The United States has responded to the terrorist attacks of September 11, 2001, and the increased threat of terrorism in general, in several different ways. One has been an attempt to improve the intelligence gathering process in an effort to predict future attacks. This led on the one hand to legislation, such as the PATRIOT Act, which allowed for expanded surveillance capabilities among other powers. The Bush Administration also authorized intelligence gathering by military and intelligence agents that included "enhanced" techniques that many have described as torture. Efforts have also been made to coordinate intelligence gathering between the National Security Agency, the CIA, and the FBI.
The other, perhaps most obvious way the United States has responded to the attacks is through what quickly became known as the War on Terror. Aimed at the destruction of Al-Qaeda, this involved first the war against the Taliban in Afghanistan, then (more controversially) the battle to remove Saddam Hussein from power in Iraq. In addition to the ongoing effort to maintain stability in Afghanistan, the war effort has increasingly come to involve attacks on Taliban and Al-Qaeda forces in Pakistan.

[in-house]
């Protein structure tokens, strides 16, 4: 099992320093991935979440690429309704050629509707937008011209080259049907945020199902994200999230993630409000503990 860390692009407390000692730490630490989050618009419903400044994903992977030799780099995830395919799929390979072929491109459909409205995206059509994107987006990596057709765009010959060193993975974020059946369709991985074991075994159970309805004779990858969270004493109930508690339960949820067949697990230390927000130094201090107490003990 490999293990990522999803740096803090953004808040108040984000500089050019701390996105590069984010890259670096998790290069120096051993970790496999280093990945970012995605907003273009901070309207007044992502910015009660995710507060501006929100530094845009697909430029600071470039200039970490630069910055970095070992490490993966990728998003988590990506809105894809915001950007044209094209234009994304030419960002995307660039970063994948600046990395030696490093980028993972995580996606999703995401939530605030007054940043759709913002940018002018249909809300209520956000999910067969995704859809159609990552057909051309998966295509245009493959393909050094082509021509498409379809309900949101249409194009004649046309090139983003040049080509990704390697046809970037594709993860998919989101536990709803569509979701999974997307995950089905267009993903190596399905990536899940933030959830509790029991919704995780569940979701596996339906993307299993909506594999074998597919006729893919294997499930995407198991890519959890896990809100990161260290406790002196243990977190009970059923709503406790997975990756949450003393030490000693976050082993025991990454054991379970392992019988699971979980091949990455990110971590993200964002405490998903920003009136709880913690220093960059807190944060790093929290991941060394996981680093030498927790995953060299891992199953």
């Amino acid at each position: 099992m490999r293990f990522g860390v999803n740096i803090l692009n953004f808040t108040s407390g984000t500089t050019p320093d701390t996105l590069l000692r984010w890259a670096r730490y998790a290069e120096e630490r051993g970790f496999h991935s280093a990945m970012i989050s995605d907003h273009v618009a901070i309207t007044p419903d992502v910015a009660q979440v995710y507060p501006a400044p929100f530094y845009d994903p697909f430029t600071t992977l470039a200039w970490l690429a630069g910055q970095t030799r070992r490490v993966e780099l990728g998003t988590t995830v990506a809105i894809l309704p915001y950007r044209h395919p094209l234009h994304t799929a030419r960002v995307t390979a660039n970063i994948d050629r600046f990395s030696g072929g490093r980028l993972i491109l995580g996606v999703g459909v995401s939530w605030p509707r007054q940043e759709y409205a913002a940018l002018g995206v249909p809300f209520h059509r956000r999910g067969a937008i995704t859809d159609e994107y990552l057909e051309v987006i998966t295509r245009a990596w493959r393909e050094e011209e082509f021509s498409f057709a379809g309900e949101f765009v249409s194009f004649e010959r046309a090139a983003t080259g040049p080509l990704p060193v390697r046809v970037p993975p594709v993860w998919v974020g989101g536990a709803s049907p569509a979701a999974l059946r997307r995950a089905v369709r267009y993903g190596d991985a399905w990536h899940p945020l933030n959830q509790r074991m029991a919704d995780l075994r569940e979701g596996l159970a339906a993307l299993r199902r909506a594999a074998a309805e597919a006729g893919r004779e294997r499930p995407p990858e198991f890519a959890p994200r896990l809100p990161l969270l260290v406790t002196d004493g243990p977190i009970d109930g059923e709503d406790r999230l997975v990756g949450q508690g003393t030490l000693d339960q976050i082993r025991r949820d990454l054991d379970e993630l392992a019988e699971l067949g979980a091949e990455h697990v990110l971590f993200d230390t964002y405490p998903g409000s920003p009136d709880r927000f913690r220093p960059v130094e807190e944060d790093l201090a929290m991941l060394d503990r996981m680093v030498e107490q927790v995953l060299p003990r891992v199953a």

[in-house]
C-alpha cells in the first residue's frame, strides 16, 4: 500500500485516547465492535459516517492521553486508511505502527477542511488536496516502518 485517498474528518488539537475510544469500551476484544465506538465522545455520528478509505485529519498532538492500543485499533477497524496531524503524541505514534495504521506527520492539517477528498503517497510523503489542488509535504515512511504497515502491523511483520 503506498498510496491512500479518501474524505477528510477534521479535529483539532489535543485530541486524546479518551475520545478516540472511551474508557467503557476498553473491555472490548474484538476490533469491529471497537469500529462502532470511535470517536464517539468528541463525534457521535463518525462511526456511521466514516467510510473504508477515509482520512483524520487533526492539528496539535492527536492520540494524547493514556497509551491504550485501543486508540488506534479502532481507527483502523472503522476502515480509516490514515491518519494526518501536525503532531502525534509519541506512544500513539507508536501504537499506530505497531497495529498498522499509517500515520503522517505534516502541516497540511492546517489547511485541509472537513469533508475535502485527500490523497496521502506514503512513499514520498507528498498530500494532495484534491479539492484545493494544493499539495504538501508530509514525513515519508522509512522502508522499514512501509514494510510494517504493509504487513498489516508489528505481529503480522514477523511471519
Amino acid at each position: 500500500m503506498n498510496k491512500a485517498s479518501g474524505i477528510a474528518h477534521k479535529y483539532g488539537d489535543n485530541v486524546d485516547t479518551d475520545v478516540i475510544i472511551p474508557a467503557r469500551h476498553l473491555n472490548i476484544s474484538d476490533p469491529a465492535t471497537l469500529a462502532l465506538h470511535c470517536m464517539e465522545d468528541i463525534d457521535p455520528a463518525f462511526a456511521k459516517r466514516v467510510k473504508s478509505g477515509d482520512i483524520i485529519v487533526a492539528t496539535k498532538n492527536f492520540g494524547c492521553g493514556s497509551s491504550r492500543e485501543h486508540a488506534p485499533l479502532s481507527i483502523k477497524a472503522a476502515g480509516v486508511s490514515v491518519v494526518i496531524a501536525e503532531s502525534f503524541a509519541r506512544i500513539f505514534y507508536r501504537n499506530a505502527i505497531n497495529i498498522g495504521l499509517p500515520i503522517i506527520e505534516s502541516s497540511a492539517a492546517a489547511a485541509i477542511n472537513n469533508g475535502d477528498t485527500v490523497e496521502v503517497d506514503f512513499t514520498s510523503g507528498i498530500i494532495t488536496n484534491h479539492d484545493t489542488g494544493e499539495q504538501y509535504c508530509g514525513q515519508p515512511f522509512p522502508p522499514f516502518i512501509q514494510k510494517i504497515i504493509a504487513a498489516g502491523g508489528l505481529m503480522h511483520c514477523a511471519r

Finally, the response to terror has involved attempts to secure targets that are deemed vulnerable to terror attacks. This has seen an expansion of security at airports, on public transportation, at sporting events, and at government buildings. This effort has also involved an expansion of federal bureaucracy through such organizations as the Transportation Security Administration (TSA) an organ of the Department of Homeland Security.
We are not satisfied from the actions against terrorism made by United States. It is viewed that one race is targeted. in all countries of the world, there is less or more terrorism,the action must be same and equal against all. Such can bring peace throughout the world.